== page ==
At The Gates “The Nightmare Of Being” Review

At The Gates
The Nightmare Of Being
Century Media
Released: July 2, 2021

Very few artists can create an entire new genre with just one album, but that is exactly what At The Gates accomplished with their 1995 opus, Slaughter Of The Soul. That was twenty six years ago, and much has changed since then.

Any time a band like At The Gates announces that new music is just around the corner, people take heed. Once heralded as the kings of the Gothenburg scene, alongside the likes of Dark Tranquility and In Flames, At The Gates spun the death metal world on its head, blending in melody into a genre that previously hadn’t experienced such a thing – at least not at the same level. Purveyors of melodic death metal, and with the release of their fourth album – the genre-defining Slaughter Of The Soul, not only did they raise the bar to an impassable level, they spawned a whole new genre of extreme music. Often imitated, Slaughter Of The Soul still has yet to be equaled.

It took nearly two full decades before a new album from At The Gates would see the light of day – and the wait was worthwhile, as 2014’s At War With Reality turned out to be a barn burner. The same was true for 2018’s To Drink From The Night Itself. Now poised to unleash their third record since their return, and seventh over all, and as always, At The Gates have delivered and shown once more why they are the pinnacle of their genre. As is the case with everything they have released, each album has a unique approach. While elements remain from record to record, no two recordings are similar.

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“The overall theme deals with the topic of pessimism”,  said vocalist Tomas Lindberg “and I have been diving deep down in pessimistic philosophers. Trying to understand this way of looking at the world. It is not a negative album, more a gateway into new ideas for me personally, trying out different perspectives. You could call the album an introduction to pessimism as a concept, I guess. It is a very dark album, but not negative…”

The album kicks off with Spectre Of Extinction, which sounds very much like a continuation of where the lads left off on To Drink From The Night Itself. With the twin guitars of Martin Larsson and the newest gatekeeper, Jonas Stalhammar, trading licks while the sound pans left and right, and into a solid and familiar riff. There are some splendid melodies within this piece, driving percussion and bass lines – and of course, the trademark Lindbergh snarl.

One of the standout tracks, Garden Of Cyrus, features fantastic use of a saxophone, and in doing so, further adds to the musical and forward-thinking genius that is At The Gates. Pioneers yet also innovators that continue to push the envelope and help the entire genre progress. The song also has an interesting usage of dual vocal styles that drive the track along nicely. Smooth jazz meets melodic death metal.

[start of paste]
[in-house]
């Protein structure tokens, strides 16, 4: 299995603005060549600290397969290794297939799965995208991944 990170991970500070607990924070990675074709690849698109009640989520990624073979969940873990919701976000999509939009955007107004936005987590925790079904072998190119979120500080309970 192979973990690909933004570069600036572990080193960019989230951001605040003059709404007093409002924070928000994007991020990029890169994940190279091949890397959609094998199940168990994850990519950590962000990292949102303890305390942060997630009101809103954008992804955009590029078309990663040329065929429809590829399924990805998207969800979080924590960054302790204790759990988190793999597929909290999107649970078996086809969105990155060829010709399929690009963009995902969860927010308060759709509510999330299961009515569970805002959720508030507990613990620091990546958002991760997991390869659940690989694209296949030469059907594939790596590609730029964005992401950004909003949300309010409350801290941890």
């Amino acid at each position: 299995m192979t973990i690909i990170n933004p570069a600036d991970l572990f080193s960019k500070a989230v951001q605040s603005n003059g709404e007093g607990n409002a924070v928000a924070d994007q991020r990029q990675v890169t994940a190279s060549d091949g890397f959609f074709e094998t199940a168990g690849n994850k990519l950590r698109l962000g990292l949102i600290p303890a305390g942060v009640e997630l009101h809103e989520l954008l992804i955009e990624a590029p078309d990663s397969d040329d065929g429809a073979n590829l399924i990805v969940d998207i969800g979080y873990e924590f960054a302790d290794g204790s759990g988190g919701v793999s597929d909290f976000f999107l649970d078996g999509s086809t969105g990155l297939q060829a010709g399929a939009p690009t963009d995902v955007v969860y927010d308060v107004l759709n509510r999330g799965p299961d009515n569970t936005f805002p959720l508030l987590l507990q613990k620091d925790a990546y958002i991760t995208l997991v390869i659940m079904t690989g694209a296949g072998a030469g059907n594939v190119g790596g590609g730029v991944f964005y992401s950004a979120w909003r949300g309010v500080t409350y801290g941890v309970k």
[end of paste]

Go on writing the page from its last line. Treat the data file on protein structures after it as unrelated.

On Cosmic Pessimism, that progressive element is in full swing. Starting off with a smooth, jazz influenced segment before cranking up the tempo gradually into a composition fitting of the At The Gates moniker. It is on tracks like these, that we fully see the musical vocabulary and extent of its reach. The ability to hone a craft that the band has been practicing for more than three decades is one thing, but their continued drive to bring new elements into their song writing shows a certain maturity, as musicians but as people too. Drive. Spirit. So often, bands that have stood the test of time will rely on the formula that got them to where they are, creating a stagnation of sorts. Of course, using the easy low-hanging fruit pickings that is Metallica, it is easy to completely lose your way and fall off the cliff on the other side. Like the fine line between genius and insanity – musicians walk that tightrope too.

At The Gates newest opus, The Nightmare Of Being, can be pre-ordered through Century Media now, and albums are expected to ship out on June 29th ahead of the July 2nd release date. There is also a special deluxe edition that is loaded to the gills, but that bad boy will cost you roughly a hundred American bucks.

For Fans Of: Dark Tranquility, Darkest Hour, The Black Dahlia Murder
Track Listing:

01. Spectre Of Extinction
02. The Paradox
03. The Nightmare Of Being
04. Garden Of Cyrus
05. Touched By The White Hands Of Death
06. The Fall Into Time
07. Cult Of Salvation
08. The Abstract Enthroned
09. Cosmic Pessimism
10. Eternal Winter Of Reason